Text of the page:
Let’s get one thing straight: Rainn Wilson, the lanky, bespectacled star of NBC’s The Office, doesn’t worry about typecasting.
A self-described “über-geek” who grew up cheering on superheroes like the Green Lantern before turning his attention almost exclusively to science fiction, Wilson, 45, says he enjoys playing misfits like Dwight Schrute, the uptight Office drone – or, as Wilson puts it, “fascist nerd” – who rambles on endlessly about his beet farm and boasts exhaustively about his skills as a karate master and surveillance expert.
The Sonoma Film Festival and the San Francisco Women's Film Festival are both underway through Sunday, while Super, an ultra-violent comedy starring Rainn Wilson as a hopeless schlub turned vigilante superhero, ratchets up the body count at the Embarcadero. Elsewhere:
1. Bill Cunningham New York
Where: Embarcadero Center Cinema, 1 Embarcadero Ctr., 415-352-0835
Hailed by MovieMaker magazine as one of America’s coolest celebrations of fearless (and often underfunded) filmmaking, the Disposable Film Festival returns to San Francisco on Thursday for four days of screenings, featuring video captured by cell phones, pocket cameras and other everyday devices significantly less expensive than James Cameron’s 3-D technology.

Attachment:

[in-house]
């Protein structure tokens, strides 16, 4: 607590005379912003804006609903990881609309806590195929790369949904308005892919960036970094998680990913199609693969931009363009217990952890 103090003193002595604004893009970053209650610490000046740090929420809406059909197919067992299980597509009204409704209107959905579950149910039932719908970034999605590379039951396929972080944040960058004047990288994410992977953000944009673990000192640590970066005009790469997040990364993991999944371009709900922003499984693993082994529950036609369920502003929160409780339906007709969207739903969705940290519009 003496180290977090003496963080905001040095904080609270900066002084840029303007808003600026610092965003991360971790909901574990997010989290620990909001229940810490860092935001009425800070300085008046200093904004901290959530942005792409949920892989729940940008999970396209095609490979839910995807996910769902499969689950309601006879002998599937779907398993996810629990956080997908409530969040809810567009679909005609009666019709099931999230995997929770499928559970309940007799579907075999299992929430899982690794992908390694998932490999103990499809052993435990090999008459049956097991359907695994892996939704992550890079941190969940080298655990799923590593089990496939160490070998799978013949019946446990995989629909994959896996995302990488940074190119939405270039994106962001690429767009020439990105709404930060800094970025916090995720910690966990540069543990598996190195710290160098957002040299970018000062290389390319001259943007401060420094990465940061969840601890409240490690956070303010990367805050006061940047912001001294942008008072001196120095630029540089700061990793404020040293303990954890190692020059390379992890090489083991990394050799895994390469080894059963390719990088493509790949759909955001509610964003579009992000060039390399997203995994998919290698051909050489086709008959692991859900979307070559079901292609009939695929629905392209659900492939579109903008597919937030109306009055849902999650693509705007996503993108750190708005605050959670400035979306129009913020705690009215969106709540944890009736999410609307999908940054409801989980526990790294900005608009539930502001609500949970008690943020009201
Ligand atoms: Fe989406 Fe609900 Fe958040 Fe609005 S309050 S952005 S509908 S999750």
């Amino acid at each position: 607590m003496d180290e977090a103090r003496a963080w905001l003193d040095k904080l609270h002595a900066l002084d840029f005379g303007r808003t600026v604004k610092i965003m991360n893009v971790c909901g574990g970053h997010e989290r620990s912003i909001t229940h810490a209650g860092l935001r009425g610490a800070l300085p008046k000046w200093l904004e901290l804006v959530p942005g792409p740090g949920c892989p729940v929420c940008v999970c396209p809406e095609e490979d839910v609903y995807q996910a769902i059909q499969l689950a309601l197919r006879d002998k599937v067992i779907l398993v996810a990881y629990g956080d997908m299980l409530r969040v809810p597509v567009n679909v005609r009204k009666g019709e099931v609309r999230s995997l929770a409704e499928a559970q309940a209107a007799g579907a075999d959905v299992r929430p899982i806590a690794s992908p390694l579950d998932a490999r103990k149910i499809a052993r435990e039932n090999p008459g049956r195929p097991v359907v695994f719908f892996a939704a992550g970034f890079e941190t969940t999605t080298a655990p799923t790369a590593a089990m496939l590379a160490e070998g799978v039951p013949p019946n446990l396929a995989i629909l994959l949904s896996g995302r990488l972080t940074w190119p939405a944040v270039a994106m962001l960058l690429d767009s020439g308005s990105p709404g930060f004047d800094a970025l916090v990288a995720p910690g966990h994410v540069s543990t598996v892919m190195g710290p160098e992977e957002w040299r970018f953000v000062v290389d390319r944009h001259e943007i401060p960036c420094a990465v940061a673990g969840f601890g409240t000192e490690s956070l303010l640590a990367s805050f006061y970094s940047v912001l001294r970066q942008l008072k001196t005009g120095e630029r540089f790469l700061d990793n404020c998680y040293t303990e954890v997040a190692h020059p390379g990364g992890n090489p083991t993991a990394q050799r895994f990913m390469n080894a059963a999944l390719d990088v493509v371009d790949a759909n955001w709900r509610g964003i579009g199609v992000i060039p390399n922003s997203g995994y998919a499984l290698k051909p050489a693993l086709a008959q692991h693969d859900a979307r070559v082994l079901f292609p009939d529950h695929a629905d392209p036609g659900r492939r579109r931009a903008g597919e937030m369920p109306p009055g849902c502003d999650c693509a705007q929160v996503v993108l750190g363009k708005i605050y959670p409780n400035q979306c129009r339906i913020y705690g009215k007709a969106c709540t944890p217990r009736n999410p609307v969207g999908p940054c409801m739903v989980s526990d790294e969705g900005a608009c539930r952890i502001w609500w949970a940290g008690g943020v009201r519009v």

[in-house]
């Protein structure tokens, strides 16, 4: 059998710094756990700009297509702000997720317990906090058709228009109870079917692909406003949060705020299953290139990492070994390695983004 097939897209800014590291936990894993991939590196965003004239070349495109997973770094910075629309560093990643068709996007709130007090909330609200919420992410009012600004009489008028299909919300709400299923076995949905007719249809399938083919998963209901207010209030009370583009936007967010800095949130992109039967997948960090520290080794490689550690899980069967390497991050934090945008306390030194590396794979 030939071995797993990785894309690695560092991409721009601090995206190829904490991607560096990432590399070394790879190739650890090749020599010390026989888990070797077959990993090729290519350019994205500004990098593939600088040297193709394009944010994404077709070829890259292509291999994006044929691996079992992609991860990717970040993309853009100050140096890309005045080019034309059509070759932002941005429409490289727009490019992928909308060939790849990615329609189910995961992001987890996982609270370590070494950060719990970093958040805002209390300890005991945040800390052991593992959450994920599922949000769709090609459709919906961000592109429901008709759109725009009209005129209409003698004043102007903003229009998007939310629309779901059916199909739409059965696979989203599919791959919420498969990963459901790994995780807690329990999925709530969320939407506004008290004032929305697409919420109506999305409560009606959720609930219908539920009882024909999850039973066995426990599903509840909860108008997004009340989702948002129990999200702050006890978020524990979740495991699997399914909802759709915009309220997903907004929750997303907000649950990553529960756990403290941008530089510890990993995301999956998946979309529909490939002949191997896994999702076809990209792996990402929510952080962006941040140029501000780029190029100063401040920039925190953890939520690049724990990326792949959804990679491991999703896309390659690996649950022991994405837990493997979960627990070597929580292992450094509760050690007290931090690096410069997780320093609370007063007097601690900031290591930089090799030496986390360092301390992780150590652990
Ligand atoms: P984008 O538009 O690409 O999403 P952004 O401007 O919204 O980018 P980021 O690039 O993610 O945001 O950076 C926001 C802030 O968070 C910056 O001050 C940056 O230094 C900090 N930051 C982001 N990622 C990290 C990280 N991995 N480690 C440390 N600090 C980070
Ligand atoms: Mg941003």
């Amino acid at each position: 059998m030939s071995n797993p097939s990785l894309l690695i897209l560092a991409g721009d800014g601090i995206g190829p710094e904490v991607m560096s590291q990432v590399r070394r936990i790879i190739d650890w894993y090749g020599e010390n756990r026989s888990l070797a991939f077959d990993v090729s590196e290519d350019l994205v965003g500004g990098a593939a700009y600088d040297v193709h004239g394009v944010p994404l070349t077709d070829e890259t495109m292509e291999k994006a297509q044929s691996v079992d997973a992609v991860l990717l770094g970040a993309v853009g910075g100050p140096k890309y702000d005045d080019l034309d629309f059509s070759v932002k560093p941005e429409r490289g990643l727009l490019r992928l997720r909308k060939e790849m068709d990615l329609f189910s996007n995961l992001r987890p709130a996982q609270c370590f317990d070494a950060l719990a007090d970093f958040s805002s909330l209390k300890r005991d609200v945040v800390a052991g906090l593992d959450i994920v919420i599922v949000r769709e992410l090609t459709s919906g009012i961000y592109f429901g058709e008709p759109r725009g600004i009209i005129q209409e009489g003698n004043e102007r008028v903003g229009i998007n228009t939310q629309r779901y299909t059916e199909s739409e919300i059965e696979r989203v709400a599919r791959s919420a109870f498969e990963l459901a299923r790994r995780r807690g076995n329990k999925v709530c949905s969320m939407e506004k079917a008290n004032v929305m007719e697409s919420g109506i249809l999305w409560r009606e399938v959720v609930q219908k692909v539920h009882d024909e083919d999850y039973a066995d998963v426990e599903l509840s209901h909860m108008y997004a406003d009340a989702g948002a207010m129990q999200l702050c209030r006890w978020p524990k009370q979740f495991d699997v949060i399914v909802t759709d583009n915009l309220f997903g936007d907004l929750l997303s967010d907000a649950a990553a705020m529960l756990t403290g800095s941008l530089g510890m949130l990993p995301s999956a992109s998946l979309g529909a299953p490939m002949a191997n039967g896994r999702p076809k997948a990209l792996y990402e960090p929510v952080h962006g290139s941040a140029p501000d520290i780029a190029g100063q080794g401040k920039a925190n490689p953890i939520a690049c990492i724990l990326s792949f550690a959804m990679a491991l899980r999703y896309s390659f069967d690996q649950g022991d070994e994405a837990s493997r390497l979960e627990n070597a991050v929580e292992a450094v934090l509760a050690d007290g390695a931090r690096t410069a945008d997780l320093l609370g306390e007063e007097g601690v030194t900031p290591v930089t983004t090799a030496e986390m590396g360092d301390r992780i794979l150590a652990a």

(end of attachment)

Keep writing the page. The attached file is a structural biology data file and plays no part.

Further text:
Founded in 2007 by Emmy-nominated Bay Area filmmaker Eric Slatkin and independent producer Carlton Evans, the festival’s fourth go-round will draw from more than 1,000 entries worldwide, highlighting the very best films recorded using the latest cutting-edge gadgets, including the iPhone 4 and the Xbox 360’s Kinect.
The 34th Toronto International Film Festival, billed by organizers as "the most important festival after Cannes," concluded Sunday, Sept. 19, with the announcement of this year's Audience Award winner: The King's Speech, Tom Hooper's account of Bertie (A Single Man's Colin Firth), the man who overcame a humiliating stutter to become King George VI. (Bay Area moviegoers will get a sneak peek of Speech when it opens the 33rd Mill Valley Film Festival on Thursday, Oct. 7, at the Christopher B. Smith Rafael Film Center.) Here's an account of the 10-day Toronto festival's highlights, lowlights and (almost) everything in between.